Blueberries have never been shown to have these effects in humans, but the discoveries have nevertheless triggered quite a renaissance for the tasty fruit. In fact nowadays, you can find blueberries in nearly every aisle at the grocery store. You can buy blueberry bagels, blueberry ice cream and blueberry salad dressing for example, in addition their old-time hang-outs in muffins and cereal…and that’s not even counting the fresh, natural berries themselves.
But consumers need to exercise caution when purchasing these products. While many feature enticing pictures of blueberries on their labels, some don’t contain real blueberries at all, according to a recent report by the Consumer Wellness Center.
Take Blueberry Muffin-flavored Frosted Mini Wheats, for example. This Kellogg’s product contains not a whit of blueberries. Instead, it contains “blueberry flavored crunchlets” which are made from sugar, soybean oil, red #40 and blue #2.
Worse yet is the General Mills product, Total Blueberry Pomegranate Cereal. It contains neither blueberries nor pomegranates.
Many other products contain a trivial amount of blueberries, it’s true, but their recipes contain a host of of artificial colors, hydrogenated oils, liquid sugars and other ingredients that make their products look like they contain a lot more blueberries than they really do.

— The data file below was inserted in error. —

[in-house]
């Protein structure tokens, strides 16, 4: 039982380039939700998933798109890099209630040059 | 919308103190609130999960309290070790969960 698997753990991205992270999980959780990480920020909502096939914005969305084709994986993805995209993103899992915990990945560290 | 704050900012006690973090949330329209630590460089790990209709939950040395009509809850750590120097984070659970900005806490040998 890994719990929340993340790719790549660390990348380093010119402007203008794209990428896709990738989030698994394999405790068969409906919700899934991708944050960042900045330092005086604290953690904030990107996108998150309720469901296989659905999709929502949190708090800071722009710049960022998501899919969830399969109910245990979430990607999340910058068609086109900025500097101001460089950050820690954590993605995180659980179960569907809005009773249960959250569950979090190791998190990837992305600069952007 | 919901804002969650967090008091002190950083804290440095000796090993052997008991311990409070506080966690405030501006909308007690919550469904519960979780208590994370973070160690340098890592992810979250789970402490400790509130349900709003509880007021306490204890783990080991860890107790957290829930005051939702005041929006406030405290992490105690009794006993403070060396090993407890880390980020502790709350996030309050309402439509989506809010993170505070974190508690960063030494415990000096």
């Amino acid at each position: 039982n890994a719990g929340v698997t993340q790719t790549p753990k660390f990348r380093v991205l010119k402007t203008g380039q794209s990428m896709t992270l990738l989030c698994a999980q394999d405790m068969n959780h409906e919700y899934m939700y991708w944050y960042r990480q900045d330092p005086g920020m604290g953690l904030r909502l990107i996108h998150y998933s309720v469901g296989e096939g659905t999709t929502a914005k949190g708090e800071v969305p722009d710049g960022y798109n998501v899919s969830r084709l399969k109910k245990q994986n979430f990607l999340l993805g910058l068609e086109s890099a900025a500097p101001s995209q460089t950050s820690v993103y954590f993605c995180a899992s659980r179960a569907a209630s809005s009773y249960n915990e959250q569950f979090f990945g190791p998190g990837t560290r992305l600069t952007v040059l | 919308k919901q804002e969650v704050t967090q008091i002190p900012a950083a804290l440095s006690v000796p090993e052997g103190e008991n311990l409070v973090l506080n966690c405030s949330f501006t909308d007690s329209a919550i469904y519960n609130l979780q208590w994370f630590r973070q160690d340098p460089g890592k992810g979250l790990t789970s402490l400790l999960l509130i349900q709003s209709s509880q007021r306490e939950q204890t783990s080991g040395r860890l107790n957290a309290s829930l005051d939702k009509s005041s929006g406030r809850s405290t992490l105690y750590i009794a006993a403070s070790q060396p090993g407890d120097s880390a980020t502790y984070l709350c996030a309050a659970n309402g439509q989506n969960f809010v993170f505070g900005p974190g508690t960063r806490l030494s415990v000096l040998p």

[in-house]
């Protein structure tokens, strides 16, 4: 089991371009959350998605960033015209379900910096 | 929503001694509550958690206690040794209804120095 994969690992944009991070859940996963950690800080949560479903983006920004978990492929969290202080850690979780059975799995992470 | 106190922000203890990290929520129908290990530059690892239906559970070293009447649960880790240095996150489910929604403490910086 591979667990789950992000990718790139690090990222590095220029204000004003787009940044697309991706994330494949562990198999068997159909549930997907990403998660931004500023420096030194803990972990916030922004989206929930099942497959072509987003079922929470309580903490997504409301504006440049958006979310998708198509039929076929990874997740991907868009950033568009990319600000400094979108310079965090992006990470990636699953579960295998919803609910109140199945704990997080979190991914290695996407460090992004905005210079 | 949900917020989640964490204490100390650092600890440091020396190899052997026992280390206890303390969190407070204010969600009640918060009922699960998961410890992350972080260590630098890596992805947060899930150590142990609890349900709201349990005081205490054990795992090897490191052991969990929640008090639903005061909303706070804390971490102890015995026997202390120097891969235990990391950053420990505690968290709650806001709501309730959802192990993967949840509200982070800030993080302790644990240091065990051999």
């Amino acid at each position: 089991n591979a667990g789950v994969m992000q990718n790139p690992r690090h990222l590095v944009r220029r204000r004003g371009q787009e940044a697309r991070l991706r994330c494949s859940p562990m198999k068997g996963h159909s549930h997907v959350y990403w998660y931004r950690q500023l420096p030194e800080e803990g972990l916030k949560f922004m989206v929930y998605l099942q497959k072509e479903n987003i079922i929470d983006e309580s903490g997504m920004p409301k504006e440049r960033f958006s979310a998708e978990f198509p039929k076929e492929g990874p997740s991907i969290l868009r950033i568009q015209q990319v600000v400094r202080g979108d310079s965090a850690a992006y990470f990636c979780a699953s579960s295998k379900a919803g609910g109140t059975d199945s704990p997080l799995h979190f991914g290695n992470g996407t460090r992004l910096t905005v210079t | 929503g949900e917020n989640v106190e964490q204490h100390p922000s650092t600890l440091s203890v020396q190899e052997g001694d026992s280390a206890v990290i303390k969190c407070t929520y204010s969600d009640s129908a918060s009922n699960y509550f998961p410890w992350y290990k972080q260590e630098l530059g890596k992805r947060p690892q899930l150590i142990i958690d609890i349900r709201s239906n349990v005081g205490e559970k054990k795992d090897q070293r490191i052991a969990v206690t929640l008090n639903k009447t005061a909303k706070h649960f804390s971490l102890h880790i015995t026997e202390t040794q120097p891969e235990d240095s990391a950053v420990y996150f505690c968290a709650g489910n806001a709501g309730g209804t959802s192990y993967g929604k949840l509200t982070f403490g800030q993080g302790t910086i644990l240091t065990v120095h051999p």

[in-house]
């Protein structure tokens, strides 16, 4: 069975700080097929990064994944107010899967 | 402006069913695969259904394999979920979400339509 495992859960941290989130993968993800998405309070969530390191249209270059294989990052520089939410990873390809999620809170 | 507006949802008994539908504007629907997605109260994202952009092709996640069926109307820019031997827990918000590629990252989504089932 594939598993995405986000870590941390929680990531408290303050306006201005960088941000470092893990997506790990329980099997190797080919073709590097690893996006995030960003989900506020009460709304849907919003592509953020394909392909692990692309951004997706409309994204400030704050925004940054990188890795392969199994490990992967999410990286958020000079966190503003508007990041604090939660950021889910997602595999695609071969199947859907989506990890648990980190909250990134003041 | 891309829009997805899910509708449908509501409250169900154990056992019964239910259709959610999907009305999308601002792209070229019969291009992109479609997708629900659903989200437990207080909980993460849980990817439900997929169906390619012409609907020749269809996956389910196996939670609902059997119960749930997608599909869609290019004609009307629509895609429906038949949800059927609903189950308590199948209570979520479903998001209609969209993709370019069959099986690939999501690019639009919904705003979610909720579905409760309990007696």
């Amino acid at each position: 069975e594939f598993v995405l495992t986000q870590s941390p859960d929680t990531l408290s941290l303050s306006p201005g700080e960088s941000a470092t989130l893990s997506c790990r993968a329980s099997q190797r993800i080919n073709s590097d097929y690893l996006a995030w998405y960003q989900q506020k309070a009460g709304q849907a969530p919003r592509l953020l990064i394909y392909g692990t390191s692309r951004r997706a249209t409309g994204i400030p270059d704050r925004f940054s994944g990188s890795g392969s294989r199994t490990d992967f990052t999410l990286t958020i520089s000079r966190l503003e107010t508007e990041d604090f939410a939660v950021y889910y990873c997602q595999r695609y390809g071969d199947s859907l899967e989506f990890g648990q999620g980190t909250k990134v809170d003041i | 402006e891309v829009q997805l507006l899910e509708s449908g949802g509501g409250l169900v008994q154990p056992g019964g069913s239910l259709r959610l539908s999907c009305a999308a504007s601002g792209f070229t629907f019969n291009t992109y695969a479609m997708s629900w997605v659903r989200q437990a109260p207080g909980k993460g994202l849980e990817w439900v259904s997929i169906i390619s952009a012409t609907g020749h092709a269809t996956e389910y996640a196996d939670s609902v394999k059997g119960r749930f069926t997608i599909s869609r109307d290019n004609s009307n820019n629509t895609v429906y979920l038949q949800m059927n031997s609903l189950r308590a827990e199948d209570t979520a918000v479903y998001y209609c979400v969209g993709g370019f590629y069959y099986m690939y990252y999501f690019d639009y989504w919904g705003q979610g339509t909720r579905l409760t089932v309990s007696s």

For example, Target brand blueberry bagels claims to contain “blueberry bits.” Now, to be fair, the ingredients list does include actual blueberries, but those blueberry bits aren’t made from the real thing. Instead, they’re made from sugar, corn cereal, modified food starch, partially hydrogenated vegetable oil, artificial flavor, cellulose gum, salt and artificial colors like Blue #2, Red #40, Green #3 and Blue #1.
This appears to be false and deceptive advertising. Most consumers are under the impression that when they buy blueberry bagels, cereals and so on, they’re buying real blueberries. But real blueberries are expensive. These other ingredients are dirt cheap and have longer shelf-lives.
We’re confident that the FDA will eventually take action on the matter. Until then, consumers need to read the labels on these products. Tip-offs to the deception would be those artificial dyes, red #40 and Blue #2. Chances are that if you see them, you’re buying less blueberries than you think, and maybe no blueberries at all.